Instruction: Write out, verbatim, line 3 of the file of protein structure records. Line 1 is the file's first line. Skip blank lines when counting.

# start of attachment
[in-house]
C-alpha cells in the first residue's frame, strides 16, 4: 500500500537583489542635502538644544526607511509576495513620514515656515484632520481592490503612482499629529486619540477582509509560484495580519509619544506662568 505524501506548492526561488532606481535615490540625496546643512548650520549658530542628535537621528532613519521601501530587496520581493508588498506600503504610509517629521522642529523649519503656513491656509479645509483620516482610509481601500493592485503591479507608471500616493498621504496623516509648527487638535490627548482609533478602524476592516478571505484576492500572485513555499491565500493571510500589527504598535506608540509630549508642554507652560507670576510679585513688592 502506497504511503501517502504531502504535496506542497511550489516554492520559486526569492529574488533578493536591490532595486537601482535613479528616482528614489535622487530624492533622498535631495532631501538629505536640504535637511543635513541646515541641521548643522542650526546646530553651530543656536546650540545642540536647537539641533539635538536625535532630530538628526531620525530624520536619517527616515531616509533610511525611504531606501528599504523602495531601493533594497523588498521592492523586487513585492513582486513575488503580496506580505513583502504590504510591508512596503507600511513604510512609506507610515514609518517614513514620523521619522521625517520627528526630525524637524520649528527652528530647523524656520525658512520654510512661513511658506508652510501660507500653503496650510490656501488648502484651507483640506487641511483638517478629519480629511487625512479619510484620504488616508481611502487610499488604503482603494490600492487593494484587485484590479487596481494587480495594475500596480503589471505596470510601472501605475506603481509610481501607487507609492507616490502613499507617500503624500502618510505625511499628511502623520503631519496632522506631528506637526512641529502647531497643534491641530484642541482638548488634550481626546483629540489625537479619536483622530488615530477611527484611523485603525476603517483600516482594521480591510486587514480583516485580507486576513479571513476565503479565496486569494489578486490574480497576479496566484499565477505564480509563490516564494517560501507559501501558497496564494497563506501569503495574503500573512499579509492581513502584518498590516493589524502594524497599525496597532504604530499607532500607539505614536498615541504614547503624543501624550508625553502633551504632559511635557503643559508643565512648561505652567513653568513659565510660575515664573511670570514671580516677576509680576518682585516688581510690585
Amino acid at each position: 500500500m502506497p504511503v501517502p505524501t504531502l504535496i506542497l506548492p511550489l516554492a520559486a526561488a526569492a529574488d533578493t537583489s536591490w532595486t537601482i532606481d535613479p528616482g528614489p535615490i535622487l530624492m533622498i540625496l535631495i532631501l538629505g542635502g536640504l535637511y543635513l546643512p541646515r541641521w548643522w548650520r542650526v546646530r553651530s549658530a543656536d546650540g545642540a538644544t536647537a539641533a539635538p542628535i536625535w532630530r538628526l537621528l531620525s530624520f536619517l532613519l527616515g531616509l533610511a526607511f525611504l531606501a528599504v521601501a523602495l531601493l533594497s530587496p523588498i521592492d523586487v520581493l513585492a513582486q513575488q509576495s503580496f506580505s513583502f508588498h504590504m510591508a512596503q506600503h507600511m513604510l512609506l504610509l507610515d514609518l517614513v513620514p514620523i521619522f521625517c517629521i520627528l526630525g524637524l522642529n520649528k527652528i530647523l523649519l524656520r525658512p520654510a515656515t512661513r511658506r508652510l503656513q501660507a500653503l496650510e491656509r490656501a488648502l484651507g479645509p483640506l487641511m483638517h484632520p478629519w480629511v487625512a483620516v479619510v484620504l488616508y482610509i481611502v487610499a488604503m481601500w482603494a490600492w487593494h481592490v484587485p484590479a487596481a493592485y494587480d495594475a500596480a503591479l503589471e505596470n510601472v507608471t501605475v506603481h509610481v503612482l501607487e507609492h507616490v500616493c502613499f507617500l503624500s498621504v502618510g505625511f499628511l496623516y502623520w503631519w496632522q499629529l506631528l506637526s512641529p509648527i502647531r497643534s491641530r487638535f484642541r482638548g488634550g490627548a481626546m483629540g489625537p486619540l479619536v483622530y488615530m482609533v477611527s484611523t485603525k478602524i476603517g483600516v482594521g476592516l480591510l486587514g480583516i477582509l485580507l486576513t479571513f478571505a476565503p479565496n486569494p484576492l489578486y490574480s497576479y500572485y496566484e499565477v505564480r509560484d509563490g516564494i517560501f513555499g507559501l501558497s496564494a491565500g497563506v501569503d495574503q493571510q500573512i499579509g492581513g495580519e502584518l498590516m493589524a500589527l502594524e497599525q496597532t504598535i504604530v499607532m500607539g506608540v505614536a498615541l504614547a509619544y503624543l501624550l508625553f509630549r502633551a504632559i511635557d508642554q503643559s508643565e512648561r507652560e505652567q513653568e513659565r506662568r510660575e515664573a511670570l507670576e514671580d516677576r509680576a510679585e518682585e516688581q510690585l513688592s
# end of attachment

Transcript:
Amino acid at each position: 500500500m502506497p504511503v501517502p505524501t504531502l504535496i506542497l506548492p511550489l516554492a520559486a526561488a526569492a529574488d533578493t537583489s536591490w532595486t537601482i532606481d535613479p528616482g528614489p535615490i535622487l530624492m533622498i540625496l535631495i532631501l538629505g542635502g536640504l535637511y543635513l546643512p541646515r541641521w548643522w548650520r542650526v546646530r553651530s549658530a543656536d546650540g545642540a538644544t536647537a539641533a539635538p542628535i536625535w532630530r538628526l537621528l531620525s530624520f536619517l532613519l527616515g531616509l533610511a526607511f525611504l531606501a528599504v521601501a523602495l531601493l533594497s530587496p523588498i521592492d523586487v520581493l513585492a513582486q513575488q509576495s503580496f506580505s513583502f508588498h504590504m510591508a512596503q506600503h507600511m513604510l512609506l504610509l507610515d514609518l517614513v513620514p514620523i521619522f521625517c517629521i520627528l526630525g524637524l522642529n520649528k527652528i530647523l523649519l524656520r525658512p520654510a515656515t512661513r511658506r508652510l503656513q501660507a500653503l496650510e491656509r490656501a488648502l484651507g479645509p483640506l487641511m483638517h484632520p478629519w480629511v487625512a483620516v479619510v484620504l488616508y482610509i481611502v487610499a488604503m481601500w482603494a490600492w487593494h481592490v484587485p484590479a487596481a493592485y494587480d495594475a500596480a503591479l503589471e505596470n510601472v507608471t501605475v506603481h509610481v503612482l501607487e507609492h507616490v500616493c502613499f507617500l503624500s498621504v502618510g505625511f499628511l496623516y502623520w503631519w496632522q499629529l506631528l506637526s512641529p509648527i502647531r497643534s491641530r487638535f484642541r482638548g488634550g490627548a481626546m483629540g489625537p486619540l479619536v483622530y488615530m482609533v477611527s484611523t485603525k478602524i476603517g483600516v482594521g476592516l480591510l486587514g480583516i477582509l485580507l486576513t479571513f478571505a476565503p479565496n486569494p484576492l489578486y490574480s497576479y500572485y496566484e499565477v505564480r509560484d509563490g516564494i517560501f513555499g507559501l501558497s496564494a491565500g497563506v501569503d495574503q493571510q500573512i499579509g492581513g495580519e502584518l498590516m493589524a500589527l502594524e497599525q496597532t504598535i504604530v499607532m500607539g506608540v505614536a498615541l504614547a509619544y503624543l501624550l508625553f509630549r502633551a504632559i511635557d508642554q503643559s508643565e512648561r507652560e505652567q513653568e513659565r506662568r510660575e515664573a511670570l507670576e514671580d516677576r509680576a510679585e518682585e516688581q510690585l513688592s